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Iran, 5+1 to talk nuclear after Ukraine events

6 May 2014 12:15 (UTC+04:00)
Iran, 5+1 to talk nuclear after Ukraine events

By Sara Rajabova

The representatives of Iran and the six world powers are set to resume the next expert -level talks on Tehran's nuclear energy program in New York.

Experts from Iran and the five permanent members of the UN Security Council - the United States, China, Russia, France, and Britain - plus Germany will hold a fresh round of talks on May 6-7, Press TV quoted director general for political and international security affairs at Iran's Foreign Ministry Hamid Baeidinejad as saying.

Negotiations will be held ahead of a fresh round of high-level nuclear talks between Iran and the P5+1, scheduled to begin in Vienna on May 13.

This round of talks will be very important, as the six-month period to limit certain aspects of Tehran's nuclear activities is coming to an end.

In addition to that, the situation on the international arena has changed due to the tense relations between the West and Russia over the events in Ukraine.

Ukraine is divided between a largely Russian-speaking population in the industrial east and Ukrainian-speaking west, where more pro-European Union views prevail.

Moscow says Russian-speakers face threats from the Ukrainian nationalist militants, an accusation Kiev denies.

Western countries blame Russia for the unstable situation in Ukraine and threaten to impose economic sanctions on the country.

Against the background of these events, talks over Iran's nuclear program have entered new stage, as the negotiation team consists of two confronting sides.

United States, France, Britain and Germany stand on one end of the axis and Russia is on the other.

Meanwhile, China is standing aloof, refusing to get involved in the confrontations. However, China is mostly seen as a supporter of Russia in international relations.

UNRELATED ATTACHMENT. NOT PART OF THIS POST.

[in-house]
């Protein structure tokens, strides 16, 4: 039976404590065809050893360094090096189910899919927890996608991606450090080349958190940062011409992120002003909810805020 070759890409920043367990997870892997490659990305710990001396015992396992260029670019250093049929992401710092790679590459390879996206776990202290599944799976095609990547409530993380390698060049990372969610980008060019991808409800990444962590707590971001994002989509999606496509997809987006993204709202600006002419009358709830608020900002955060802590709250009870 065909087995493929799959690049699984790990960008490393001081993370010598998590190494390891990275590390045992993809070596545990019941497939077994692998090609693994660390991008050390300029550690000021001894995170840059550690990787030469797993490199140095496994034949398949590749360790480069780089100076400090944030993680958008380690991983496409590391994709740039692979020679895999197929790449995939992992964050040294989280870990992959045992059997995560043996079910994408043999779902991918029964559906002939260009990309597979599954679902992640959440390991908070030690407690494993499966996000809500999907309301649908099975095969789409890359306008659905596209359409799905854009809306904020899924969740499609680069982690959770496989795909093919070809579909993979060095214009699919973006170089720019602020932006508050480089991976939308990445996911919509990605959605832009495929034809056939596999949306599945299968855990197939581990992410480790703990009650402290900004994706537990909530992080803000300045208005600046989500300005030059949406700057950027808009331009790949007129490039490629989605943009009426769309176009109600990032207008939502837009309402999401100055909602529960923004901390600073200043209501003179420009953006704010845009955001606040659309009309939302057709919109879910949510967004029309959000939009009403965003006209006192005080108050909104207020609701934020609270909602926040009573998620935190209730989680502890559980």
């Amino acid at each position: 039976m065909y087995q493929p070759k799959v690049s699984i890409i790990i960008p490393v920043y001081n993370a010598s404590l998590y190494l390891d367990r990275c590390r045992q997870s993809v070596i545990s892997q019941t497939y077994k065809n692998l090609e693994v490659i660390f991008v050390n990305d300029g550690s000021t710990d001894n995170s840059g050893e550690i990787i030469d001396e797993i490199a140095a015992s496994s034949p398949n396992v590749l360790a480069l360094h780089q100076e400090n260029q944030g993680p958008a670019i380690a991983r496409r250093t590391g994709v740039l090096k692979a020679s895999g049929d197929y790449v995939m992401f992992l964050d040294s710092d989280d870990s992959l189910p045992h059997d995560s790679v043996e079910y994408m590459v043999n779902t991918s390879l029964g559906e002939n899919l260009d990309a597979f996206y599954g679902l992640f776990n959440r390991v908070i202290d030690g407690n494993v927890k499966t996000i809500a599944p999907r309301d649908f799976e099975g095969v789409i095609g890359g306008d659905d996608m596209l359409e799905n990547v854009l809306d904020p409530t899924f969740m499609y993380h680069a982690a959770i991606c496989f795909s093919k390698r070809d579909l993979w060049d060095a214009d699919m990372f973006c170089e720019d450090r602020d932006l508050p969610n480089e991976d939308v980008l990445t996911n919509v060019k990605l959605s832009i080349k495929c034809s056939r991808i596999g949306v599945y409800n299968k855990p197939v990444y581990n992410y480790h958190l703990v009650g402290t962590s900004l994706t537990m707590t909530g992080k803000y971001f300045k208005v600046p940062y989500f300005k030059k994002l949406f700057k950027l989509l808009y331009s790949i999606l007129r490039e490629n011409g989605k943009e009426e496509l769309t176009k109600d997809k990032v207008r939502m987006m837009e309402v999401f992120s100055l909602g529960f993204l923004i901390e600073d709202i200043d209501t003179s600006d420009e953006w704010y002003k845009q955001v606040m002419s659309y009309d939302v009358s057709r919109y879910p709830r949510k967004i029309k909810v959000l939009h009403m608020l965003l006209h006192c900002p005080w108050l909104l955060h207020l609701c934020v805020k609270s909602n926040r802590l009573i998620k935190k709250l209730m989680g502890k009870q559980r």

As for Iran, the country has had sour relations with the West, especially the United States, and lived under sanctions for over the past 30 years.

However, the sanctions imposed on this country in the last two years have severed even more, causing Iran to face harsh economic difficulties.

Therefore, in order to overcome the sanctions and solve economic problems, Iran has started to negotiate with the P5+1.

On the other hand, the Western countries, namely Europe, are also interested in the restoration of relations and cooperation with Iran in order to get rid of the Russian domination on Europe's energy supplies.

Russia supplies a significant volume of fossil fuels, and is the largest exporter of oil and natural gas to the European Union.

Especially after the events in Ukraine, the importance of Iran has increased even more in terms of ensuring Europe's energy security. Iran also enjoys good relations with Russia and the positions of these two countries usually coincide over many issues of international relations.

However, Iran has also the world's second largest natural gas reserves after Russia and in some cases could be seen as a rival to this country. Therefore, tense relations between the West and Russia could urge western countries to pursue a softer policy towards Iran.

Commenting on the issue, professor of economics at U.S. Northeastern University Kamran Dadkhah told AzerNews that unfortunately, the recent crisis in Ukraine and the possibility of a new cold war has complicated the situation.

"The best scenario for Iran is that the crisis is contained and Russia and the West patch up their relations. Under those circumstances, nuclear talks have a better chance of succeeding. But if the crisis continues and a new cold war starts, countries have to decide to join one side or the other or stay neutral," Dadkah said.

He stressed that neutrality is not an option for Iran and many other countries.

"Iran's optimal choice is to side with the West and ensure sanctions removal. If Iranian politicians think they can rely on Russia and confront the West even for one minute, they should have their heads examined," Dadkhah said.

Commenting on the future of talks regarding West-Russia relations over Ukraine events, senior fellow at Nanyang Technological University's S. Rajaratnam School of International Studies James M. Dorsey said, "It is of course possible that Russia would want to exploit the nuclear talks for its own purposes in the context of Ukraine."

"At the same time, Russia also has an interest in the talks succeeding, and certainly does not want to be seen as the reason for a potential breakdown," Dorsey said.

Tehran and the six countries wrapped up their latest round of high-level nuclear talks in Vienna on April 9.

Negotiations between Iran and the P5+1 group are aimed at reaching a final agreement to fully resolve the decade-old dispute between the West and Tehran over the latter's nuclear energy program.

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